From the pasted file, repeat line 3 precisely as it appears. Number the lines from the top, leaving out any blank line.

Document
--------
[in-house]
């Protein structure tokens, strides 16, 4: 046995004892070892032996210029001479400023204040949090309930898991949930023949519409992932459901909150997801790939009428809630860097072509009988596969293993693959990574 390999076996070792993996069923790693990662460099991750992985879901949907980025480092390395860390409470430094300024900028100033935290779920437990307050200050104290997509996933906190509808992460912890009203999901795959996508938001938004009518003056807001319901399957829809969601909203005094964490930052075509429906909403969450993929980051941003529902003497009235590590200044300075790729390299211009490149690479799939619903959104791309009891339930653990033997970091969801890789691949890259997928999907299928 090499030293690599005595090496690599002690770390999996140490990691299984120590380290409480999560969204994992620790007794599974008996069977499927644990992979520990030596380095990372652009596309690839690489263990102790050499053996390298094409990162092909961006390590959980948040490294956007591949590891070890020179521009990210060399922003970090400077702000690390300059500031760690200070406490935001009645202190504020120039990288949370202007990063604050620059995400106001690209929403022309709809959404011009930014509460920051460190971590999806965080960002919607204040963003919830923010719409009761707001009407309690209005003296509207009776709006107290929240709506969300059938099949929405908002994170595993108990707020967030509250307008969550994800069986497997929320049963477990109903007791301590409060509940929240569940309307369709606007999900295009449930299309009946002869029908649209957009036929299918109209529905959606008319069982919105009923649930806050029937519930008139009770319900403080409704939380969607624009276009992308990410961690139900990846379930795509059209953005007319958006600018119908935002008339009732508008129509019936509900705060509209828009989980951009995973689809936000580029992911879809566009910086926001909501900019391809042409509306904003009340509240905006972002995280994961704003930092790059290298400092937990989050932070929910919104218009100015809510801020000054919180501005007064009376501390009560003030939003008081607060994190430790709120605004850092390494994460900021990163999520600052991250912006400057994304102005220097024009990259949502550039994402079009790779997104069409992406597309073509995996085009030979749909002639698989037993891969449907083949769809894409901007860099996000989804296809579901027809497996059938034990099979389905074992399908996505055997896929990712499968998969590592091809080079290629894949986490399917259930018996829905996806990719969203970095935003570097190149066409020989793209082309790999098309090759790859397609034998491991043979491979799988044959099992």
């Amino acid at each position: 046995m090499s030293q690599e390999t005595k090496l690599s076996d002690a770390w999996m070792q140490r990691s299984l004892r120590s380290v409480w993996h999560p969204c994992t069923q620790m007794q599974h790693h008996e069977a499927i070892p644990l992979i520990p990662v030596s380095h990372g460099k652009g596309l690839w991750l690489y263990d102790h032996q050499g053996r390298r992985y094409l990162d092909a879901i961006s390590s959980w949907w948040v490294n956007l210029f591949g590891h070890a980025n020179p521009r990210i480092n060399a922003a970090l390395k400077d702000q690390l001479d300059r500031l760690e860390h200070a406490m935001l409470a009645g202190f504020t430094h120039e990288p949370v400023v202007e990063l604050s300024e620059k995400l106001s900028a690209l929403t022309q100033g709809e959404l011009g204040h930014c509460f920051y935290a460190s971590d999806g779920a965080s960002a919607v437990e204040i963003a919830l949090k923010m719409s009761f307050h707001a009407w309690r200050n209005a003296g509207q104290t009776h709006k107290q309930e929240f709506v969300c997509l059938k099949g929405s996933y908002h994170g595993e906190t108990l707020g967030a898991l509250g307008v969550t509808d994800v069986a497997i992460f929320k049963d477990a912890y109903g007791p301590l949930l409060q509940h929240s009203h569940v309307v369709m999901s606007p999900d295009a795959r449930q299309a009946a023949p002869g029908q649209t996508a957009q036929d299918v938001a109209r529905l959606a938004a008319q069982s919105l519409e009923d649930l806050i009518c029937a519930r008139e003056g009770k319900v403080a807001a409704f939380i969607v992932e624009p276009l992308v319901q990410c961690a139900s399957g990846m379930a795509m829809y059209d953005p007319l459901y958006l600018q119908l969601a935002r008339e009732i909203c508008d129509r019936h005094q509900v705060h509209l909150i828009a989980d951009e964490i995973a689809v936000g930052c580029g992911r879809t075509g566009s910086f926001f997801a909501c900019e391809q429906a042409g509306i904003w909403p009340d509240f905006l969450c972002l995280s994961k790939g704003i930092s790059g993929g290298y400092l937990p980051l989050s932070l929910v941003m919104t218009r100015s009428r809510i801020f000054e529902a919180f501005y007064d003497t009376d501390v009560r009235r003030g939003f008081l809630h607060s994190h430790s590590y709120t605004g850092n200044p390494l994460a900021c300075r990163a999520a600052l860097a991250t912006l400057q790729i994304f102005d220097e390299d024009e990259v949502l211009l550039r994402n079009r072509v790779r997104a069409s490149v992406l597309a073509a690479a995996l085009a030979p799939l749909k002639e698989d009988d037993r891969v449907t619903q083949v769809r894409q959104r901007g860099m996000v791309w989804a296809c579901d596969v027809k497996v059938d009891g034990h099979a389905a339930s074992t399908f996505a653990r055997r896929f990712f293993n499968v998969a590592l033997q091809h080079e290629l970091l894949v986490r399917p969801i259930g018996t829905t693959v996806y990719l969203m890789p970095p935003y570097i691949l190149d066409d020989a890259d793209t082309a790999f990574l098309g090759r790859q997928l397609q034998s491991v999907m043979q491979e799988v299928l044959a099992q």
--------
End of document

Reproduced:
């Amino acid at each position: 046995m090499s030293q690599e390999t005595k090496l690599s076996d002690a770390w999996m070792q140490r990691s299984l004892r120590s380290v409480w993996h999560p969204c994992t069923q620790m007794q599974h790693h008996e069977a499927i070892p644990l992979i520990p990662v030596s380095h990372g460099k652009g596309l690839w991750l690489y263990d102790h032996q050499g053996r390298r992985y094409l990162d092909a879901i961006s390590s959980w949907w948040v490294n956007l210029f591949g590891h070890a980025n020179p521009r990210i480092n060399a922003a970090l390395k400077d702000q690390l001479d300059r500031l760690e860390h200070a406490m935001l409470a009645g202190f504020t430094h120039e990288p949370v400023v202007e990063l604050s300024e620059k995400l106001s900028a690209l929403t022309q100033g709809e959404l011009g204040h930014c509460f920051y935290a460190s971590d999806g779920a965080s960002a919607v437990e204040i963003a919830l949090k923010m719409s009761f307050h707001a009407w309690r200050n209005a003296g509207q104290t009776h709006k107290q309930e929240f709506v969300c997509l059938k099949g929405s996933y908002h994170g595993e906190t108990l707020g967030a898991l509250g307008v969550t509808d994800v069986a497997i992460f929320k049963d477990a912890y109903g007791p301590l949930l409060q509940h929240s009203h569940v309307v369709m999901s606007p999900d295009a795959r449930q299309a009946a023949p002869g029908q649209t996508a957009q036929d299918v938001a109209r529905l959606a938004a008319q069982s919105l519409e009923d649930l806050i009518c029937a519930r008139e003056g009770k319900v403080a807001a409704f939380i969607v992932e624009p276009l992308v319901q990410c961690a139900s399957g990846m379930a795509m829809y059209d953005p007319l459901y958006l600018q119908l969601a935002r008339e009732i909203c508008d129509r019936h005094q509900v705060h509209l909150i828009a989980d951009e964490i995973a689809v936000g930052c580029g992911r879809t075509g566009s910086f926001f997801a909501c900019e391809q429906a042409g509306i904003w909403p009340d509240f905006l969450c972002l995280s994961k790939g704003i930092s790059g993929g290298y400092l937990p980051l989050s932070l929910v941003m919104t218009r100015s009428r809510i801020f000054e529902a919180f501005y007064d003497t009376d501390v009560r009235r003030g939003f008081l809630h607060s994190h430790s590590y709120t605004g850092n200044p390494l994460a900021c300075r990163a999520a600052l860097a991250t912006l400057q790729i994304f102005d220097e390299d024009e990259v949502l211009l550039r994402n079009r072509v790779r997104a069409s490149v992406l597309a073509a690479a995996l085009a030979p799939l749909k002639e698989d009988d037993r891969v449907t619903q083949v769809r894409q959104r901007g860099m996000v791309w989804a296809c579901d596969v027809k497996v059938d009891g034990h099979a389905a339930s074992t399908f996505a653990r055997r896929f990712f293993n499968v998969a590592l033997q091809h080079e290629l970091l894949v986490r399917p969801i259930g018996t829905t693959v996806y990719l969203m890789p970095p935003y570097i691949l190149d066409d020989a890259d793209t082309a790999f990574l098309g090759r790859q997928l397609q034998s491991v999907m043979q491979e799988v299928l044959a099992q």